Equally important is maintaining and replacing cushioning materials. Wear, deterioration, and build-up of waxes, dirt and other substances cause cushioning materials to become ineffective. Cushioning that is too thin or has deteriorated can even cause larger bruises than if no cushioning were present.

In situations where apples drop onto a conveyor belt where cushioning cannot be applied, the effect of cushioning is best accomplished by ensuring that a large area of belting around the point of fruit impact is freely suspended (not supported underneath by steel) (Figure 5).


Dissipating Excess Energy

It is inevitable that some type of transfer with a height difference that causes bruising will exist between components on a packingline. The underlying solution for such a transfer is to actively control the energy or to passively dissipate the energy by breaking the energy of the transfer into multiple low-energy segments.

Active control involves some type of mechanical energy input and is generally the most effective technique, but also requires more design and installation expertise and expense. The pay back is higher quality fruit. One commonly used active technique is a cushioned transfer ramp with a powered brush mounted overhead (Figure 6).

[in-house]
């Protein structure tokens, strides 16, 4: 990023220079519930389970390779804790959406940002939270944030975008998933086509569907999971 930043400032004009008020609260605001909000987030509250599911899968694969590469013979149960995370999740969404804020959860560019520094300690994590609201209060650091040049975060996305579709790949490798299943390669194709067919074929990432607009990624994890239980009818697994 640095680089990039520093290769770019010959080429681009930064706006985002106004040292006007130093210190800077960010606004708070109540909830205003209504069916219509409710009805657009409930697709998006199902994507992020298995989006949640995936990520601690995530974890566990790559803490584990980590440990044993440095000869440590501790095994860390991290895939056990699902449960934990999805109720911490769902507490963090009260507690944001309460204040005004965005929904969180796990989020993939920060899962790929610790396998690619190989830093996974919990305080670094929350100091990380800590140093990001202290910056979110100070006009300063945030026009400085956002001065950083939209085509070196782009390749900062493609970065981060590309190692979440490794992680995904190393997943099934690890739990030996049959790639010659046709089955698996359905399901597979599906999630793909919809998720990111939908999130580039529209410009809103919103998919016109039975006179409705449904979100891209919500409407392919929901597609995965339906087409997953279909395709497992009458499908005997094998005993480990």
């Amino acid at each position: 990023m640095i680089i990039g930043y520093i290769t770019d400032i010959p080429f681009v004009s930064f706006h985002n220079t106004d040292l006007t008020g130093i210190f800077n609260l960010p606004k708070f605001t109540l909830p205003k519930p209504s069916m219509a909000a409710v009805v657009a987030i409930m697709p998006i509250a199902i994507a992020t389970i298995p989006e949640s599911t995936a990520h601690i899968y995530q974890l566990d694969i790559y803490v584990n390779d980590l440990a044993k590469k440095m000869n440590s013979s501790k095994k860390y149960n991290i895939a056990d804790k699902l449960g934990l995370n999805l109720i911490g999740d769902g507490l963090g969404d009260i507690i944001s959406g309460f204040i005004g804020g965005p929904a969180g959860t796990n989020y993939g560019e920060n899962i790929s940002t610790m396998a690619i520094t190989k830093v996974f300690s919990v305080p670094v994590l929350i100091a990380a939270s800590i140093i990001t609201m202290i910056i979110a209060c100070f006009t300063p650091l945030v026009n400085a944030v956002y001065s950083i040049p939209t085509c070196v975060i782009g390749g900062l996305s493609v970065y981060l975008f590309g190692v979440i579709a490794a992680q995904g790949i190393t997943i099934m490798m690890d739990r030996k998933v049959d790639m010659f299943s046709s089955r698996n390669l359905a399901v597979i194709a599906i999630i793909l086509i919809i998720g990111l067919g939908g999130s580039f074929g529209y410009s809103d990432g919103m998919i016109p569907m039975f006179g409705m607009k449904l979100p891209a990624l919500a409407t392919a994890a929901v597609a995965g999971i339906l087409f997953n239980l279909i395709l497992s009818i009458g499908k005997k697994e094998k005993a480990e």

The brush is cylindrical, mounted horizontally and perpendicular to the conveyor, and rotates so that the bristles travel with the flow of fruit to move it over the transfer point at a constant controlled velocity. A number of ideas are very important with these brushes. The bristles should be stiff enough to catch and hold (pocket) the fruit, but not so stiff as to puncture the fruit. Brush height (clearance) above the ramp is determined by apple size, bristle length, and bristle stiffness. Bristle stiffness is related to the material properties of the bristle, the length of the bristle (brush diameter-core diameter), and the diameter of the bristle itself. An important adjustment is the rotational speed of the brush. Adjust the conveying velocity of the brush so it is equivalent to the speed of the line component following the brush. If the brush is rotating too fast, maximum effectiveness will not be obtained because the brush will not effectively reduce fruit velocity. A rotation which is too slow will cause fruit coming into the brush to impact fruit already at the brush.